Shown in the images above are websites created by working practitioners in the photography field. They all have a different style with their websites which I think really goes well with the style of their work they are presenting.
My favourite website layout that I have looked at is Meredith Jenks, what I liked is that straight away on the page her website link sends you to is a compilation of her photographs with a button which says ‘Enter’ which then leads you to the main part of her website which is also shown. By having the montage of her images being the first thing you see you instantly get an idea of what kind of work she does and shows a very distinct style. This is very contrasted to Nicol Vizioli’s website which is mostly due to the difference in style of work, but I found Vizioli’s webiste was much more subtle, with a smaller typeface, but larger images to compensate, there are also less links at the top, but they also have a lot less work presented on their website.
Another website I particularly liked was Maja Daniels, it’s very simple and easy to navigate with introductions to all of her projects, giving you an overview of what it’s about. On the title page the image changes, showing a slideshow of her work that is on the website, again giving you an idea of what kind of work she does.
Amanda Camenisch’s website was the easiest to navigate of all the websites I looked at. As the title ‘Portfolio’ suggests you literally scroll downwards through all of her work, the only information you get is captions below the images with the date, title and what it was for. This isn’t very useful is you want to know more about the photographer, but would be very easy for possible clients to view their work.
The least effective website I came across was Murad Osmann’s, although I liked the layout for some reason I could not click or scroll through anything on the site. Perhaps the site is going through re-construction or maintanence, but there is nothing to say that so I can only assume it’s just a difficult layout.
Looking at photographers websites has been very inspiring, and it will come in handy when I begin to make my own. I will definitely take into consideration what I did and didn’t like about the websites shown when making my own to make sure that it is easy to navigate and works well with the images I have produced and will in the future.
To begin my reseach for one of our current projects ‘The Copy’ I have been very interested in Thomas Ruff Porträt series especially his continued work on the series in 1986 where he decided to take away the coloured backgrounds and worked on a much larger scale as the images were printed 210 x 165.
The image shown above is the image I have decided to copy. Due to the large scale of the photograph every detail on the sitters face can be seen, although even though the viewer is able to see the figures with such detail they are still not given any information about the subject, they cannot get any further than the surface, which is what fascinated Ruff about photographing people in this way. The series ended in 1991 and really presented Ruff’s idea “that photography can only depict the surface of things.” (Thomas Ruff, in: BiNationale (as note 6), p. 261).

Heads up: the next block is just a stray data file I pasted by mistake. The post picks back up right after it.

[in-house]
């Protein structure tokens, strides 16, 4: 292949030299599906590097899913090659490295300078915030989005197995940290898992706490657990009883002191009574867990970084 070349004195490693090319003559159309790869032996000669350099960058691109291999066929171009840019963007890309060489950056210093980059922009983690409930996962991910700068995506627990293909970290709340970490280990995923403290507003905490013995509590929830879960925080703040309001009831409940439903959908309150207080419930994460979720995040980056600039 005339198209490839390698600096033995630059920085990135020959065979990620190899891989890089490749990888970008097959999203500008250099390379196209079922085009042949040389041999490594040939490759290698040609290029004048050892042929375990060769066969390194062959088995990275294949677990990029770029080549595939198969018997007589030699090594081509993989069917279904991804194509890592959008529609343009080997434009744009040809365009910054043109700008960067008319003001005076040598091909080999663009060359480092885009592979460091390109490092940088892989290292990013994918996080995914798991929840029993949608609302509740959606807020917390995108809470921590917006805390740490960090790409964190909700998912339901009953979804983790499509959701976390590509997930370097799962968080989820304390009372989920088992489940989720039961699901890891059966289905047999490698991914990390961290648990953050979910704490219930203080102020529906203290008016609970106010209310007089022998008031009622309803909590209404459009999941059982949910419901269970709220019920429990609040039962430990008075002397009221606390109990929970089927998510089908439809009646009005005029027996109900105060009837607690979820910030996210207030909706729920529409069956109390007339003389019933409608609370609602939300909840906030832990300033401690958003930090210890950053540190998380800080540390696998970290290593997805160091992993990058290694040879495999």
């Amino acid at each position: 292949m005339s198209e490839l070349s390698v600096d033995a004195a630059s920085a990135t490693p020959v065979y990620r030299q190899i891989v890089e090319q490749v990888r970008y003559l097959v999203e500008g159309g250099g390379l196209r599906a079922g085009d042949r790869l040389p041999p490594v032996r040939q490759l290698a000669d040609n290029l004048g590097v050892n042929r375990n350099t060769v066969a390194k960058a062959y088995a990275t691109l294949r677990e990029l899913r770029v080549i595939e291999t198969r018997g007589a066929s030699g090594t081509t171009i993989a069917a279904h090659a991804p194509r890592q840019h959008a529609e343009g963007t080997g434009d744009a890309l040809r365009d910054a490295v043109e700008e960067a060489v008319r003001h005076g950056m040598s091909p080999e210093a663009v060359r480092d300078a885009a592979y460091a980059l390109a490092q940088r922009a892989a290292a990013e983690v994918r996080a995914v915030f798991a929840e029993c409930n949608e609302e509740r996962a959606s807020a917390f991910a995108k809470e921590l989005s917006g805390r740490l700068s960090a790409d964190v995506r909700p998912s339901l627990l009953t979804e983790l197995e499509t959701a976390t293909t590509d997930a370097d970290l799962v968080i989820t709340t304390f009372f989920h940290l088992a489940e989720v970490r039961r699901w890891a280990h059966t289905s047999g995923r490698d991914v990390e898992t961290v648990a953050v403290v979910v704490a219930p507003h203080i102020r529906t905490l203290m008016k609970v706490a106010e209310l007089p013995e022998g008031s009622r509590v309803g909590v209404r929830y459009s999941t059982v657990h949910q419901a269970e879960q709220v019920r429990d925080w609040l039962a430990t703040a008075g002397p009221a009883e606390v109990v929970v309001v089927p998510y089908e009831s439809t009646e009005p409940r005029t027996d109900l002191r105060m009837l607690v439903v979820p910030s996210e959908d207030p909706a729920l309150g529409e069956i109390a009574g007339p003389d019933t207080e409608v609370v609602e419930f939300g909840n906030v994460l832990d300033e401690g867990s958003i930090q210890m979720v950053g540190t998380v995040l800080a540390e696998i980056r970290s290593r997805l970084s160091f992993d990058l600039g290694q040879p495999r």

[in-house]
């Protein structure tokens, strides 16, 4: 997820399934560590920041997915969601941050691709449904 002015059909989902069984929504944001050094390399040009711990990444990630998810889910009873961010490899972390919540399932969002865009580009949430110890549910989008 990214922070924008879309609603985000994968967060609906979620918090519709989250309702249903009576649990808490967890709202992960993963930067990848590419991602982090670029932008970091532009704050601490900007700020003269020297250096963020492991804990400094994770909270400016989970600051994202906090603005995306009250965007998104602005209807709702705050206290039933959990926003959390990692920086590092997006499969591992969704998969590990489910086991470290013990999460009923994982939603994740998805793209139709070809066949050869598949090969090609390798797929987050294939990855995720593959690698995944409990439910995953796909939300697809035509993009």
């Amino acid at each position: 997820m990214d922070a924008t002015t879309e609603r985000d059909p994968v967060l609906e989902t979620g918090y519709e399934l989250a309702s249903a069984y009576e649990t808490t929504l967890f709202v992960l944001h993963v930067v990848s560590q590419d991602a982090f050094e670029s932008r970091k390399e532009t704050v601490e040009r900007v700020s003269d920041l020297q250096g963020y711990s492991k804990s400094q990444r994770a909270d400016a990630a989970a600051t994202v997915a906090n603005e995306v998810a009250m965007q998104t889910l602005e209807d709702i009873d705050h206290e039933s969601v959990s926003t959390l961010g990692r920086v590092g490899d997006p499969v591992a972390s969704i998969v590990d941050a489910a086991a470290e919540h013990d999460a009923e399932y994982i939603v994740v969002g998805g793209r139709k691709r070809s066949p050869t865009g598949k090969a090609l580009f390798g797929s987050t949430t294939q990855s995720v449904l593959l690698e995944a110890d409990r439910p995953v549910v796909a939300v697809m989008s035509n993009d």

Here shows just how large the scale of the images were. Ruff decided to take away the coloured backgrounds because of how big he was going to print the images. He thought there was enough colour in the face and clothing and so it was no longer needed.
The final image shown is one taken by myself of the subject I have chosen to model for my copy photo shoot. The photography was taken inside a kitchen using a tripod in order to just get a reference photograph of who I have chosen to recreate Thomas Ruff’s work with. I felt that her features were somewhat similar, especially the texture of her hair I feel would be able to go into a similar style.
Classic beauty shot taken during the workshop using a soft box above the photographer to give even lighting. We used a medium format Hasselblad and used polaroid film.
I have really been looking forward to trying a Hasselblad since beginning the course and I was pleased with the outcome of my image even though it came out more ‘heroic’ rather than a classic beauty shot, however the lighting is correct for a beauty shot it was the pose that gave a heroic feel to the image. If I had more time I would have thought about this more and would have thought of a way she could have posed her hands to evoke elegance but as others were also having to take theirs in a short amount of time I rushed it.
I thought that the Hasselblad had a lovely quality to it and will definitely be considering using this particular camera for my series project.
As an introduction to our ‘Constructing the Image’ module we began by exploring words related to looking and seeing and then photographing scenes which we feel best show this word through storytelling in our images. My group decided to do glance, squint and witness, we combined our ideas and took turns being models and being behind the camera and came up with the images shown above. I am pleased with the images that we produced for this workshop and feel that we presented the words very well as when the group viewed the images and guessed which words we used they got them all right.
I found this workshop very helpful as it really made me think about how the slightest gestures and also how much the eyes and facial expressions showed the words we were given to do with looking and seeing.